The Gamer Geeks, like the Parent Geeks, were at first unimpressed. One Gamer Geek said, “So, we just buy cards after collecting resources? Is that really all there is to the game?” At first, yes, but combining “Court” Market cards with Banner cards gives the player a real advantage. They then score not only their own court, but the land, as well. This intrigued the Gamer Geeks and they explored how deep the game could possible go. Turns out, not as deep as the Gamer Geeks would have liked. According to one Gamer Geek, “I think this is a good enough game for casual players, but there are a few aspects that keep me from approving it. First, the market randomness. I want to buy specific Leadership Paths, but I can’t. Second, I don’t like that I can only collect 1 resource type at a time, but I can buy as much as I want. That feels odd. Third, and finally, I want there to be more player interaction. It has enough for casual players, but not for a player like me.” But not all the Gamer Geeks agreed. In fact, a number of them enjoyed the game well enough to defend it. As one Gamer Geek said, “This is a casual game, but you have to think through your moves. You can’t win if you don’t consider your opponent, consider the table, and then consider your options. I like games like this because they are great for casual game nights and filler.” The Gamer Geeks had a split vote, resulting in a mixed level of endorsement by the gaming elitists.
I found Monarch to be an excellent game for casual game nights and playing with the family. The game makes you think without taxing your brain, but this is not a game you can simply coast through. Cards can hurt your points if you don’t build your Court area intelligently. Giving players the ability to swap out cards also gives them the ability to experiment without fear of long-lasting penalties. For the players who want to be competitive, there are many ways, some very subtle, to earn points. There are combos to be had and you can piggy back on your opponents to earn points, too.
The only difficult decision a player needs to make in the game is whether or not to purchase a Market card. The second most difficult decision is what card, because pretty much everything in the Market is affordable. That’s enough for our younger members and casual players to mentally chew on. For the gaming elitists, it felt like a tease. Which, I would argue, speaks highly of the game itself. It has everything the Gamer Geeks want, but not enough of it to keep them engaged. Not a problem for some of our Gamer Geeks who really enjoyed the casual and yet competitive play the game provided. It all comes down to how heavy you want your game playing session to be.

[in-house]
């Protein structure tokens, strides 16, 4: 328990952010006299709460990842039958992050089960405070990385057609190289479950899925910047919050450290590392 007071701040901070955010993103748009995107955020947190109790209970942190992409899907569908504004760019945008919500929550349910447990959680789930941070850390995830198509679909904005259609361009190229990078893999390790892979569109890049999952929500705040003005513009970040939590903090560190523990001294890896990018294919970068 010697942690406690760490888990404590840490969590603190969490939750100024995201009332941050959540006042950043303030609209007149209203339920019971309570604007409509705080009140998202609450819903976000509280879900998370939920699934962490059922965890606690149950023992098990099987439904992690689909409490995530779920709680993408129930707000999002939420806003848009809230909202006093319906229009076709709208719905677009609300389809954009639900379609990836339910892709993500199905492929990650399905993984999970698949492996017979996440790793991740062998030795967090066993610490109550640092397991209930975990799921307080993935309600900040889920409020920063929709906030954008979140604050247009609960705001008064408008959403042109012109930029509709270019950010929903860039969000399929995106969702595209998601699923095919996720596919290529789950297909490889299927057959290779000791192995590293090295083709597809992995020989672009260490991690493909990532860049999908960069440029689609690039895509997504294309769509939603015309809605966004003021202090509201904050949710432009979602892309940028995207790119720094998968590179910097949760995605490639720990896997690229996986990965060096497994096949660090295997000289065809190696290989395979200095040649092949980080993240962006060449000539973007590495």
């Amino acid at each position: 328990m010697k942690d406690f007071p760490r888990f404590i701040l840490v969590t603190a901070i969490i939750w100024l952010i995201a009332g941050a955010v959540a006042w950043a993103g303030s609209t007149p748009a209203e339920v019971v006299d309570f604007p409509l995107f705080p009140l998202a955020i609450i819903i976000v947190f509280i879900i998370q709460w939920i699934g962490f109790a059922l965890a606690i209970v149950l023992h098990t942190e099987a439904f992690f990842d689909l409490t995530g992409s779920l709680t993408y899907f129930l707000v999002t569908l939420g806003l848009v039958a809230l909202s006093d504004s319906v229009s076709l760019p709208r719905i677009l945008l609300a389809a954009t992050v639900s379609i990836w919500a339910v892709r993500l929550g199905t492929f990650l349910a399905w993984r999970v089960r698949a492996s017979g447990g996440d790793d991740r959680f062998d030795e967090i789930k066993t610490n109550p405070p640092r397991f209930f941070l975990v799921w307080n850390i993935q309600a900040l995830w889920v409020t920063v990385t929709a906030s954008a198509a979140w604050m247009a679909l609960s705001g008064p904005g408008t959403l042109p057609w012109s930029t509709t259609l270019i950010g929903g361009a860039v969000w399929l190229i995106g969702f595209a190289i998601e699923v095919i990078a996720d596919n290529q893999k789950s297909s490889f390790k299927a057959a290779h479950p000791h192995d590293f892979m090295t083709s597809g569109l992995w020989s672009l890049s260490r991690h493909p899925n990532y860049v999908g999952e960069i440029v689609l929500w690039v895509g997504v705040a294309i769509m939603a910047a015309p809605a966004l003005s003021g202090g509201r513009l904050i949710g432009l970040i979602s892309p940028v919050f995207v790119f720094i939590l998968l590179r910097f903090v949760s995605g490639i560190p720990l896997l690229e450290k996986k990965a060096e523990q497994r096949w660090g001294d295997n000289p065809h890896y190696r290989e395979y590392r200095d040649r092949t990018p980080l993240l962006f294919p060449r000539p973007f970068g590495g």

I recommend using the Banner cards immediately. Making them available lets the player decide if they want to use them or not. There is no penalty for using them whatsoever other than not attempting to use them, which would be silly. Banner cards promise points, but demand the player focus their Court area and concentrate on specific cards. That might seem limiting, but that level of focus helped our younger players a great deal. Instead of just purchasing what they could afford, they purposely waited for opportunities. Sometimes that meant not purchasing anything for 2 or more rounds.
This is a solid game. It has a good mix of resource management, hand management (using your Court area), player interaction (Unwanted Guests), and the most crucial piece, just enough depth to give the players room to explore their own paths to victory. The Banner cards were the final touch that won me over, but the game was a joy from the start. I would recommend this game to any Child Geek and Parent Geek without hesitation. The Gamer Geeks will have to decide for themselves if this casual game has enough strategy and tactics to win them over.
This is a paid for review of the game’s final prototype. Although our time and focus was financially compensated, our words are our own. We’d need at least 10 million dollars before we started saying what other people wanted. Such is the statuesque and legendary integrity of Father Geek which cannot be bought except by those who own their own private islands and small countries.